The art of Spin Bowling - The fast bowlers tend to be more physic

The art of Spin Bowling - I

- By S.P Bhatia    

The bowlers, they say, win matches, while the batsmen save them. To win a cricket match, it is important to be able to take wickets at regular intervals and keep the opposition under pressure. There are two types of bowlers that one gets to see in cricket' The fast bowlers tend to be more physical in their approach, their aim being to propel the ball towards the batsman as fast as they can. Spinners on the other hand, are more cerebral. They are expected to compensate for their lack of speed by using their brains, fingers and wrists to outwit their opponents.

Let's take a look at the varieties of spin bowling.

Off-spin bowling has been dominated in modern times by Muttiah Muralitharan, currently the second-highest wicket-taker in Test cricket. Lance Gibbs, the West Indian off-spinner of the 60s and 70s, was the first spin bowler to take 300 Test wickets. India's very own Harbhajan Singh is an off-spin bowler who seems destined to attain greatness.


Harbhajan  Singh

THE OFF-BREAK: An off-break is a delivery that changes direction from the off-stump to the leg-stump after pitching. It is usually bowled at a slower speed. Off-spin bowlers do not achieve as much bounce as their leg-spinning counterparts, but they usually have good control over the ball. It is necessary that they pitch the ball at the perfect length to prevent the batsmen from scoring.

The grip for an off-break:

1. Hold the ball with the seam in a vertical position. Spread the first and second fingers across the top of the ball on the seam, using your third finger and thumb to support the ball. Use your first finger to spin the ball. Keep your hips and shoulders in line as you land on your right foot. Lean back, maintain the side-on position and look over your left shoulder. Make sure your right foot is parallel to the crease.

2. As you prepare to deliver the ball, start uncoiling your body. Shift the body weight gradually from the back leg to the front leg. Cock your wrist backwards, continue to look at your target over your left shoulder, use the left arm to maintain balance as your right arm comes over.

3. As you release the ball, spin it sharply by moving your first finger downwards and thumb upwards. Make your bowling arm brush past your right ear as it moves downwards. Your body will gain momentum as it uncoils and your weight shifts onto the ball of your left foot. Keep your hand upright throughout the bowling action, drive your back knee forward, and keep your weight on the ball of the front foot.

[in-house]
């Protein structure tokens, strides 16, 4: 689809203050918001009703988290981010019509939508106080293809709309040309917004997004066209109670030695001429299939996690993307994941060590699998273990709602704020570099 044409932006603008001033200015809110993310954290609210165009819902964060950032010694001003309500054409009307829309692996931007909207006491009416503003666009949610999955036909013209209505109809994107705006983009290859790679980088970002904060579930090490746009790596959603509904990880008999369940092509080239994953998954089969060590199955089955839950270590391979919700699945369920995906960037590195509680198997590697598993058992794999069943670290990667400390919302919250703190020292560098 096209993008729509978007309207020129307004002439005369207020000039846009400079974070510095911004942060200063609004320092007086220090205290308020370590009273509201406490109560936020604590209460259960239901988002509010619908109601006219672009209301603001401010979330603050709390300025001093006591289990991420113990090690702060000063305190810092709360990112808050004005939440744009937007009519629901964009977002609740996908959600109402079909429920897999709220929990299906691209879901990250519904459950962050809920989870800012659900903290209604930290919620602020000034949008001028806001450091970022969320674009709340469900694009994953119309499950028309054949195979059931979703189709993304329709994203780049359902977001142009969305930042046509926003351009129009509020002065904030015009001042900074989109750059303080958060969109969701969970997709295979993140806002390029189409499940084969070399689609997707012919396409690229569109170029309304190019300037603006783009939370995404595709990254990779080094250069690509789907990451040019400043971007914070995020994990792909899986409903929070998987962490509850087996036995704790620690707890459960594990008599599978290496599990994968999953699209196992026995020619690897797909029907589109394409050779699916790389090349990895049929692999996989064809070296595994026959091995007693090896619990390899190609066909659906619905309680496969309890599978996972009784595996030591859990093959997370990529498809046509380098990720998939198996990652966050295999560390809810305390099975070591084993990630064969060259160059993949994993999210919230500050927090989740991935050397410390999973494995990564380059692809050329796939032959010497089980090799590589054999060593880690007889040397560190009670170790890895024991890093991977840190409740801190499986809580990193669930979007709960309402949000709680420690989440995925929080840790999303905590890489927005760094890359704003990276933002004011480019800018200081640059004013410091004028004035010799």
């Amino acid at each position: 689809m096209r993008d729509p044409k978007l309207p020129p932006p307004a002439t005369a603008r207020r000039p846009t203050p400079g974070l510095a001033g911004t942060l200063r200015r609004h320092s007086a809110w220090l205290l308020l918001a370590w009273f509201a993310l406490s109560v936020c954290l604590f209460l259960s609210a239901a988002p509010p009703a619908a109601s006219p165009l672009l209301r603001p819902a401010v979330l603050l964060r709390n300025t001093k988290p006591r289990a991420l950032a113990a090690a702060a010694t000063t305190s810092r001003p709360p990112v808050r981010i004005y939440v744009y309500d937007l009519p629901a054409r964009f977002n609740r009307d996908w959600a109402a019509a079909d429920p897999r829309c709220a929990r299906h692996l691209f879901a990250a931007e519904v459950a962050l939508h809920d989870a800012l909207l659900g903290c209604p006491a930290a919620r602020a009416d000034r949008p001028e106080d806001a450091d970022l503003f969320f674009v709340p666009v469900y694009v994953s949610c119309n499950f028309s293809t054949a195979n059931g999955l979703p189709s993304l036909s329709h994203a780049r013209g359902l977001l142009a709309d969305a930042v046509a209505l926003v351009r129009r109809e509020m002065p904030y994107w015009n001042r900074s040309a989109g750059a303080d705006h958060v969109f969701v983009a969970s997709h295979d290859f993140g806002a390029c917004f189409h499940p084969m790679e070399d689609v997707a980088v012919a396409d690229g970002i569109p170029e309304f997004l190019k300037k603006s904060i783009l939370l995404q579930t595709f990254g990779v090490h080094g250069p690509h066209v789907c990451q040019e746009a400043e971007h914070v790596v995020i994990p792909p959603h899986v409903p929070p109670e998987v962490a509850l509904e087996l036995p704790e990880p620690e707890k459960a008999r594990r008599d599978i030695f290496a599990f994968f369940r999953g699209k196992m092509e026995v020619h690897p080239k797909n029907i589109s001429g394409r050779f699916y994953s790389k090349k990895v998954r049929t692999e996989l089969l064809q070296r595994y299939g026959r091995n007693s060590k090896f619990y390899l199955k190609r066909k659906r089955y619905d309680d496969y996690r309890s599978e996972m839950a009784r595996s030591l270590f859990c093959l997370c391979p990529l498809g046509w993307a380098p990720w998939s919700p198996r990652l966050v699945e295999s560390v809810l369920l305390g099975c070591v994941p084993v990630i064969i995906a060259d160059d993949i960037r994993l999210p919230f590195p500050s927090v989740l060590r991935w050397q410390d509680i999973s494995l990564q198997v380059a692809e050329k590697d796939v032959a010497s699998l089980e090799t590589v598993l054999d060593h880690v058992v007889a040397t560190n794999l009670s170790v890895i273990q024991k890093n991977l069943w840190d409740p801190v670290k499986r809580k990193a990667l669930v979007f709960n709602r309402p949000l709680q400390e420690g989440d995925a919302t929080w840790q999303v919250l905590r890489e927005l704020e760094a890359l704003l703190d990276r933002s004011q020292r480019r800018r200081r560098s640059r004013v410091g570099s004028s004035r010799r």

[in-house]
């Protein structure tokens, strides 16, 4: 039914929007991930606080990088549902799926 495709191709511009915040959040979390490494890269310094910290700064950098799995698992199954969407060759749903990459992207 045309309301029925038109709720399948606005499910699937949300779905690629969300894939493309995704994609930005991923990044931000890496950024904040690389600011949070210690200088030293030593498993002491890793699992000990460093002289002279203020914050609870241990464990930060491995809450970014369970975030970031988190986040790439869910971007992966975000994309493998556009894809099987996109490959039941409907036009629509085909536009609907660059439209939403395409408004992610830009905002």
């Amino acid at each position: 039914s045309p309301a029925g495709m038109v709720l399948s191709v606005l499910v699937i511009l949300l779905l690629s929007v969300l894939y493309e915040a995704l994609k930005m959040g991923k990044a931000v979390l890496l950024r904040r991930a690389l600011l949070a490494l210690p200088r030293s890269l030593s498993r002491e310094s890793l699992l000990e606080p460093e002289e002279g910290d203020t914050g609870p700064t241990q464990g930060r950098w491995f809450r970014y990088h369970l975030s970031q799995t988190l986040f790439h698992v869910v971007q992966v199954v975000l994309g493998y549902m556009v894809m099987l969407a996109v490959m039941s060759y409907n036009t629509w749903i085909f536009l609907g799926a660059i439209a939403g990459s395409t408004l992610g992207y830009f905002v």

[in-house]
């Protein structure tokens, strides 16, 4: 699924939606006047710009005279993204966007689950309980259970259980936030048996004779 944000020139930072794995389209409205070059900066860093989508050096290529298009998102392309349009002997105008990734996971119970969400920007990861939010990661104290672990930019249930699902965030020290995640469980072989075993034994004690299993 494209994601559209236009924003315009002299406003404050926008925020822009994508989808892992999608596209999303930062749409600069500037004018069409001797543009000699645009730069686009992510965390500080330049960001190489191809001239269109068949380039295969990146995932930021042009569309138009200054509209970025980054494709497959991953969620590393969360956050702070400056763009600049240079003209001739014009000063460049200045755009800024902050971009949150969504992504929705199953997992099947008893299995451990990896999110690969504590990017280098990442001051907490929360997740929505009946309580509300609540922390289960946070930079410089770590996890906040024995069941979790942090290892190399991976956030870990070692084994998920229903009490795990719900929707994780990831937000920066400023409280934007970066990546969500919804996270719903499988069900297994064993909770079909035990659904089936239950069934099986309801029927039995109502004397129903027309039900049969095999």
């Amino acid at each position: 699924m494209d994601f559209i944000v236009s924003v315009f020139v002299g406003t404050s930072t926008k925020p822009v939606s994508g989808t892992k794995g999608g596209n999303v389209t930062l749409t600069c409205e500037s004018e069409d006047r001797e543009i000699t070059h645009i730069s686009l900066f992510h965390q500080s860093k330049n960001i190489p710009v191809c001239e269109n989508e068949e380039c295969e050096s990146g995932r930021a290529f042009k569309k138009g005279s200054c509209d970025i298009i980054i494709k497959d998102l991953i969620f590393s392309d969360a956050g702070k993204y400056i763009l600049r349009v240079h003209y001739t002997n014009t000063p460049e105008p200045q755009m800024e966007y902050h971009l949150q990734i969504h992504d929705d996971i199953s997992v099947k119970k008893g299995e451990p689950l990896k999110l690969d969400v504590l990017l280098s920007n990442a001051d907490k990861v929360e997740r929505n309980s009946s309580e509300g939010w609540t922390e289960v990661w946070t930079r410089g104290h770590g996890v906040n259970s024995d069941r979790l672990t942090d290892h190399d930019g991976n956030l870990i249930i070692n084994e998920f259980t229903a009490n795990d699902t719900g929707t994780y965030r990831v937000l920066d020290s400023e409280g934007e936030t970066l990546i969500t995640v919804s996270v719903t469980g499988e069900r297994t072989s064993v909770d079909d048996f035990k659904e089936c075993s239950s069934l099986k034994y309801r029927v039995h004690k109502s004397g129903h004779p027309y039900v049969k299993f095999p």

4. Swivel your upper body on the left knee as you complete the follow through. Your bowling arm should complete its action near the right hip. Your head should remain upright and steady. Your body should have turned 180° from the pre-delivery position. The body weight should be transferred onto your toes as you follow through.

Muttiah Muralitharan


The arm ball is one of the variations that should be part of every off-spin bowler's armoury.

To bowl the arm ball, the smooth side of the ball should be gripped instead of the seam, as is done while bowling the off-break. The grip should not very tight. The bowler should drag the ball with his shoulder action towards first slip, as he rotates on the front foot. Rather than spin the ball, he should slide the fingers of his bowling hand around its right hand side, keeping the seam pointing towards the first slip. The ball should be pitched either on middle or off-stump, so that it drifts away to bounce outside the off-stump.


Another variation that prevents the off-spin bowler from becoming predictable.

The run-up for bowling the top-spinner is the same as that for bowling the off-break. The grip also remains the same, except that the second finger is bent, so that the ball lies between the first finger and the knuckles of the second finger. The bowling palm should face the head. The ball should be released before the arm reaches the highest point of the swing, so that the ball travels initially in an upward direction towards the batsman. The swing of the arm should be close to the opposite side of the body.


Ashley Giles

India, widely known as the Land of Spin, has produced two of the greatest exponents of this art, in Vinoo Mankad and Bishan Singh Bedi. Other notable left-arm spinners to have graced the game are the Englishmen Wilfred Rhodes, Hedley Verity and Derek Underwood. Daniel Vettori (New Zealand) and Ashley Giles (England) are keeping this form alive today.

An orthodox left-arm spin bowler turns the ball from the right-hander's leg-stump to the off-stump. Like off-spin, it involves the use of the fingers. The major difference between off-spin and left-arm spin is that the ball turns in the opposite direction.


The left-arm spinner's stock delivery changes direction from the leg-stump to the off-stump after pitching.

The grip for the left-arm spinner's stock ball is the same as that adopted by a right-arm off-spinner to bowl the off-break, as mentioned above. The difference is that the opposite hands and legs come into play.


The left-arm spinner has to flight the ball more in order to vary his line and length, which will enable him to deceive the batsman.


The left-arm spinner's arm-ball can be a lethal weapon. It can fetch him lots of wickets if mastered. The left-arm spinner's arm ball turns from the off-stump to the leg-stump. It pitches just outside or on the off stump, and then drifts into the middle or leg stump.


The grip is the same as that used by a right-arm off-spinner to bowl his top-spinner. The opposite hand should be used.